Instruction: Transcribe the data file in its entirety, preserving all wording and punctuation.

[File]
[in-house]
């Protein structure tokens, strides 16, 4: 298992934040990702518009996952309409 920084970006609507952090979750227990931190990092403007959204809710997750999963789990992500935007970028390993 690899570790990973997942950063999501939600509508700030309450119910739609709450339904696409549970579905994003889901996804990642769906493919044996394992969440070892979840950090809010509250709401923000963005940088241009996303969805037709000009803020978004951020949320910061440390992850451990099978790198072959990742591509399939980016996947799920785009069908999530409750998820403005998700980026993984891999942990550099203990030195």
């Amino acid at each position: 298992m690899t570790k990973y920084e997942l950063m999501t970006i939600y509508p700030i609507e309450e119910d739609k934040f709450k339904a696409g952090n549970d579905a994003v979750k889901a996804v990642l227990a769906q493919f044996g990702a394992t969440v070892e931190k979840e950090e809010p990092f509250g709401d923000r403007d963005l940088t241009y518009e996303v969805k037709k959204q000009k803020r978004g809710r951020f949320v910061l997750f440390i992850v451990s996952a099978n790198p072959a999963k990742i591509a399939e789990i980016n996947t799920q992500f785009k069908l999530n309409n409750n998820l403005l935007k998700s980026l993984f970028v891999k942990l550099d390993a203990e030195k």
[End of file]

[in-house]
């Protein structure tokens, strides 16, 4: 298992934040990702518009996952309409 920084970006609507952090979750227990931190990092403007959204809710997750999963789990992500935007970028390993 690899570790990973997942950063999501939600509508700030309450119910739609709450339904696409549970579905994003889901996804990642769906493919044996394992969440070892979840950090809010509250709401923000963005940088241009996303969805037709000009803020978004951020949320910061440390992850451990099978790198072959990742591509399939980016996947799920785009069908999530409750998820403005998700980026993984891999942990550099203990030195």
């Amino acid at each position: 298992m690899t570790k990973y920084e997942l950063m999501t970006i939600y509508p700030i609507e309450e119910d739609k934040f709450k339904a696409g952090n549970d579905a994003v979750k889901a996804v990642l227990a769906q493919f044996g990702a394992t969440v070892e931190k979840e950090e809010p990092f509250g709401d923000r403007d963005l940088t241009y518009e996303v969805k037709k959204q000009k803020r978004g809710r951020f949320v910061l997750f440390i992850v451990s996952a099978n790198p072959a999963k990742i591509a399939e789990i980016n996947t799920q992500f785009k069908l999530n309409n409750n998820l403005l935007k998700s980026l993984f970028v891999k942990l550099d390993a203990e030195k």